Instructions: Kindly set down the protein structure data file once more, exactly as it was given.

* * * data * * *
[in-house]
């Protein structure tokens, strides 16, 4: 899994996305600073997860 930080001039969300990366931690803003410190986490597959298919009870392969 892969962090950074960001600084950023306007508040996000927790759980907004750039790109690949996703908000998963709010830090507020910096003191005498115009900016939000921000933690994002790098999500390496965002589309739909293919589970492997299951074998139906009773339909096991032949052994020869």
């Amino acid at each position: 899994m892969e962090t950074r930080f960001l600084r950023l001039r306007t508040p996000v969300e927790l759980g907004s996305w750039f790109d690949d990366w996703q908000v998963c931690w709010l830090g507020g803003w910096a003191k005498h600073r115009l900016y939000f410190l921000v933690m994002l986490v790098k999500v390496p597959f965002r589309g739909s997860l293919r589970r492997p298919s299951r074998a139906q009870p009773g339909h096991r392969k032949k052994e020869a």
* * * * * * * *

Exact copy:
[in-house]
């Protein structure tokens, strides 16, 4: 899994996305600073997860 930080001039969300990366931690803003410190986490597959298919009870392969 892969962090950074960001600084950023306007508040996000927790759980907004750039790109690949996703908000998963709010830090507020910096003191005498115009900016939000921000933690994002790098999500390496965002589309739909293919589970492997299951074998139906009773339909096991032949052994020869």
């Amino acid at each position: 899994m892969e962090t950074r930080f960001l600084r950023l001039r306007t508040p996000v969300e927790l759980g907004s996305w750039f790109d690949d990366w996703q908000v998963c931690w709010l830090g507020g803003w910096a003191k005498h600073r115009l900016y939000f410190l921000v933690m994002l986490v790098k999500v390496p597959f965002r589309g739909s997860l293919r589970r492997p298919s299951r074998a139906q009870p009773g339909h096991r392969k032949k052994e020869a």